The Civil Justice Association of California found itself in a dilemma last year: Who should it support in a major contingency fee case in the California Supreme Court?
Its government association members, like the League of California Cities, wanted to back Santa Clara County and other government entities that seek to hire private lawyers on contingency to handle costly and time-consuming public nuisance cases. But CJAC's industry members wanted to side with Atlantic Richfield Co. and other chemical manufacturers who argue that hiring such attorneys violates Supreme Court case law requiring government lawyers to remain neutral.
The Sacramento-based advocacy group opted to go with the latter members and filed an amicus curiae brief supporting manufacturers.
"It is inherently impossible," CJAC General Counsel Fred Hiestand wrote, "for an outside, private retained counsel, compensated on the basis of a contingency fee contract, to uphold the principles of impartiality and neutrality that represent the office of the public prosecutor."
The case has certainly stirred passions. The league and the California State Association of Counties filed their own opposing brief.
At least 17 other amici curiae briefs, representing the views of dozens of groups or individuals, have been filed with the high court in County of Santa Clara v. Superior Court (Atlantic Richfield Co.) , S163681. Oral argument is set for May 5 in San Francisco.
At issue is a suit filed by San Francisco, Oakland and Santa Clara County 10 years ago to force Atlantic Richfield and eight other chemical manufacturers to cover the costs of removing lead paint from public buildings. The government entities hired four local and national firms -- including Burlingame's Cotchett, Pitre & McCarthy -- on a contingency basis because of the expected high costs of the litigation.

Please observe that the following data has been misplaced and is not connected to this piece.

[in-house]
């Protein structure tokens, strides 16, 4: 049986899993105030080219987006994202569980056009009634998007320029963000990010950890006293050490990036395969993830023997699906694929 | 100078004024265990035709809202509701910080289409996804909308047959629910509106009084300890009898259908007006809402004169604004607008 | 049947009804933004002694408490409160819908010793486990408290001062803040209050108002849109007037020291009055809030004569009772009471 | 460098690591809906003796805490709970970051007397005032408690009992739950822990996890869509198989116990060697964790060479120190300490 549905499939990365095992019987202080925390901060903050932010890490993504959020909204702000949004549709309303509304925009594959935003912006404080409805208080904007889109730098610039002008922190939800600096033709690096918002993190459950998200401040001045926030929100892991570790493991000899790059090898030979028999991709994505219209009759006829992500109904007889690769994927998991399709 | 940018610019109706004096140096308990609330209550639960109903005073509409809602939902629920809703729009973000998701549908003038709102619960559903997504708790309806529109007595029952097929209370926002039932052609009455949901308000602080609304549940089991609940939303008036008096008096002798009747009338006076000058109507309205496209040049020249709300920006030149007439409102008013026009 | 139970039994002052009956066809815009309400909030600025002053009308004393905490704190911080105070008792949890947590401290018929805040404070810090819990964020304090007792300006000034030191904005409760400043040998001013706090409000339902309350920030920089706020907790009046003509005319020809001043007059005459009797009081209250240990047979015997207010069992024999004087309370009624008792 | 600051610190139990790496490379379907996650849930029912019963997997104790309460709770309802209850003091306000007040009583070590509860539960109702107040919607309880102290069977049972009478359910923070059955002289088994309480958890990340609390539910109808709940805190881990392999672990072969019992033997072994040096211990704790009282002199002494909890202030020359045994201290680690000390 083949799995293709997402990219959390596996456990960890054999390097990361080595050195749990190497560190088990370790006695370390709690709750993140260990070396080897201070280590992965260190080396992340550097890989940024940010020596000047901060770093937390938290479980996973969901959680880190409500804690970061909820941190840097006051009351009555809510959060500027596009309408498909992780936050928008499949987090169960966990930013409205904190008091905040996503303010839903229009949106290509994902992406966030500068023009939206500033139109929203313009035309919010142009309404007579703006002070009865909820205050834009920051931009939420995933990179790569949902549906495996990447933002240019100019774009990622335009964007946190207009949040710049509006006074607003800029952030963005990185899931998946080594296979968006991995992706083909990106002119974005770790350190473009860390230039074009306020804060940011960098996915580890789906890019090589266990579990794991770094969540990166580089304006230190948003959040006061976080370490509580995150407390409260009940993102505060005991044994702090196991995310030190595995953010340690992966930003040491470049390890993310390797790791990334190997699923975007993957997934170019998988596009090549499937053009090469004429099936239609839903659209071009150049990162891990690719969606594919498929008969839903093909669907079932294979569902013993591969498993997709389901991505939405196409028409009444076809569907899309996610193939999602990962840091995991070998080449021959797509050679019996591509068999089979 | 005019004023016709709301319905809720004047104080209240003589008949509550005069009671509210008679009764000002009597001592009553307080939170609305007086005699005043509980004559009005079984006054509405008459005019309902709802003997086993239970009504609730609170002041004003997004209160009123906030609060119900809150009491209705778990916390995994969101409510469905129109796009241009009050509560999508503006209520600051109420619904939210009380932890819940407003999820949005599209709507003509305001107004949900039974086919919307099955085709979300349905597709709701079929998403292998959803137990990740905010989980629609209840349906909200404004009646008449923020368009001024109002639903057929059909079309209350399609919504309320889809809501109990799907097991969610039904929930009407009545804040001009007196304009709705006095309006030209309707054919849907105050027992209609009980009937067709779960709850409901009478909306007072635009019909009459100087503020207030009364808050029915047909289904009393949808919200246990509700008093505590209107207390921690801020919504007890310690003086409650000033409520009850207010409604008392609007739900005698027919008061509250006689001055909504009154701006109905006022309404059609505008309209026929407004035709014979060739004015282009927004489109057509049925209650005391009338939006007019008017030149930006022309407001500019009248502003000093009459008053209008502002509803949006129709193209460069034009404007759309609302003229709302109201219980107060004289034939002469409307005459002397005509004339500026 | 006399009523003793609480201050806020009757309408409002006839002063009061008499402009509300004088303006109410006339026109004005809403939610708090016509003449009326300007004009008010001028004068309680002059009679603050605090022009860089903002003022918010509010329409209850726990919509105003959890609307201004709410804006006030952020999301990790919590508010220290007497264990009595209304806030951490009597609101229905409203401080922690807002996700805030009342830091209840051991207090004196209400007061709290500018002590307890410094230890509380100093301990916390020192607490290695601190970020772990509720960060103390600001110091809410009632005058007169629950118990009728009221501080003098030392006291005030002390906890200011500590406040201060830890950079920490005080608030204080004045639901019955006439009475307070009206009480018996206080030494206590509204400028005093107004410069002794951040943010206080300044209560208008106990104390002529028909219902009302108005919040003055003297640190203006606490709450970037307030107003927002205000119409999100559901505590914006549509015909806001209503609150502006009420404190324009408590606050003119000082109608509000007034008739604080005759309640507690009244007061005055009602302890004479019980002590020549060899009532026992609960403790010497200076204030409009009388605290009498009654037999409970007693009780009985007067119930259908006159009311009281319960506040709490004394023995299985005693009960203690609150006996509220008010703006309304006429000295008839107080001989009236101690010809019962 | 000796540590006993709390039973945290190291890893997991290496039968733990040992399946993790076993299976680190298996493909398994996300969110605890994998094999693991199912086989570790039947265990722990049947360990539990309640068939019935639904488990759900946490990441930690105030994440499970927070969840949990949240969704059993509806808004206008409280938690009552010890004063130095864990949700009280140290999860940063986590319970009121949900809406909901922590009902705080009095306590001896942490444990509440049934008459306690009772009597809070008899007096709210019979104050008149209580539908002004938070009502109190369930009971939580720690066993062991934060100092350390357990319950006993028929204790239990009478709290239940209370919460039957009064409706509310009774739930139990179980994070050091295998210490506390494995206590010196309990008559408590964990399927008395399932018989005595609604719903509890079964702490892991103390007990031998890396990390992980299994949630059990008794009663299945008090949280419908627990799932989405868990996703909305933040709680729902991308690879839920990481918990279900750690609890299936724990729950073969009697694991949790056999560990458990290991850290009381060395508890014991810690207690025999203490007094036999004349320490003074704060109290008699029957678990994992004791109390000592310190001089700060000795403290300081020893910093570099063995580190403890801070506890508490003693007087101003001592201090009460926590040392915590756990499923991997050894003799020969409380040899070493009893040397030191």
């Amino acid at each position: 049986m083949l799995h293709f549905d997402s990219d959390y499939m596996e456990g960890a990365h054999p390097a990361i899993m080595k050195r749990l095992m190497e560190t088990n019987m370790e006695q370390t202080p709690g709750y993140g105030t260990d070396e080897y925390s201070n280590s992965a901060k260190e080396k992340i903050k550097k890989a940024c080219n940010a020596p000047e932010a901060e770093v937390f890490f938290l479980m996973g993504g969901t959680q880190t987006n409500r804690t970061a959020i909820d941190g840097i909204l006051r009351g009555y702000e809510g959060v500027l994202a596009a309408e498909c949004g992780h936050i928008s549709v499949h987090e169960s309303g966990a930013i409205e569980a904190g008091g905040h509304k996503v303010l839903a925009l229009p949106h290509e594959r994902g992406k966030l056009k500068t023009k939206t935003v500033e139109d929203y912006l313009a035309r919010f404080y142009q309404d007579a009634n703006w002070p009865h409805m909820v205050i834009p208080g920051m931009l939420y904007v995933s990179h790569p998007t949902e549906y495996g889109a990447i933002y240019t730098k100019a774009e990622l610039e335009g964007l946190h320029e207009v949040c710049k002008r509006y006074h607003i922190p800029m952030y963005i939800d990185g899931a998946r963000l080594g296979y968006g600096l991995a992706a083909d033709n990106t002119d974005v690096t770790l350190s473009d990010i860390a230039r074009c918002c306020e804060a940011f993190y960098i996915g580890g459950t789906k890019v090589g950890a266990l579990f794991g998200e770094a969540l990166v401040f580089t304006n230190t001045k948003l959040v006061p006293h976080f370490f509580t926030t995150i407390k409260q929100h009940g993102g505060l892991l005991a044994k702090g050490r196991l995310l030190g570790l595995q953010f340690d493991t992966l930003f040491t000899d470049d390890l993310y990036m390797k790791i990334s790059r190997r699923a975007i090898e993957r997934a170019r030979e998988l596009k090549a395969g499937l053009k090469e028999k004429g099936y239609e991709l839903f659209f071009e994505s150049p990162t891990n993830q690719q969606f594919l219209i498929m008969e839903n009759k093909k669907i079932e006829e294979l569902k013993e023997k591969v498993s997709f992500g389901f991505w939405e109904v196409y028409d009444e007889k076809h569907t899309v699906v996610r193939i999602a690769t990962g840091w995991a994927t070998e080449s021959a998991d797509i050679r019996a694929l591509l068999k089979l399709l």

The manufacturers contend that contradicts People ex rel. Clancy v. Superior Court , 39 Cal.3d 740, in which the California Supreme Court ruled in 1985 that contingency-fee agreements are "antithetical to the standard of neutrality" that attorneys representing the government must meet.
In the current case, however, San Jose's Sixth District Court of Appeal held that contingency fees are acceptable as long as the government lawyers retain ultimate control.
Amici ranging from the Washington, D.C.-based Alliance for Healthy Homes to the Oakland-based Worksafe Law Center stepped in to give their thoughts. And it made for some odd opponents and surprising stances.
A brief filed by 13 groups, including the San Francisco-based Healthy Children Organizing Project, favors contingency litigation as a way to stop lead poisoning because its harm is "particularly acute" to kids and using private lawyers might be the only way government entities can afford to fight for them.
But the Washington-based National Organization of African Americans in Housing -- which runs a program with defendant Sherwin-Williams called Home Work -- opposes litigation, saying the best way to eliminate poisoning is to provide resources so property owners can eliminate lead hazards on their own. In its brief, the group argued that litigation against manufacturers "diverts attention and resources and threatens to interfere with existing programs that have a meaningful impact."
And then there's the California District Attorneys Association, which opposes the use of private lawyers as stand-ins for public attorneys in nuisance cases.
"Permitting contingent fee attorneys to represent public law enforcement interests," CDAA Chief Executive Officer W. Scott Thorpe wrote, "will necessarily and inevitably inject improper personal financial interests into the balancing process required in civil law enforcement cases."
The organization argued that the Supreme Court "was correct in Clancy in creating an absolute bright-line test."
The state of Rhode Island, which won its own lead paint suit through contingency agreements, begged to differ, calling such agreements "not novel" if the governing agency retains control.
"Courts around the country," its lawyers wrote, "have affirmed the authority of an attorney general to enter into such arrangements."
Cary Silverman, of counsel with Shook, Hardy & Bacon, which filed an amicus brief for the Chamber of Commerce of the United States of America and the American Tort Reform Association, said eyes from around the country are on the California case because it has "become more prevalent in the past decade or so for state attorneys general to contract with private lawyers to pursue big-ticket cases."
By Mike McKee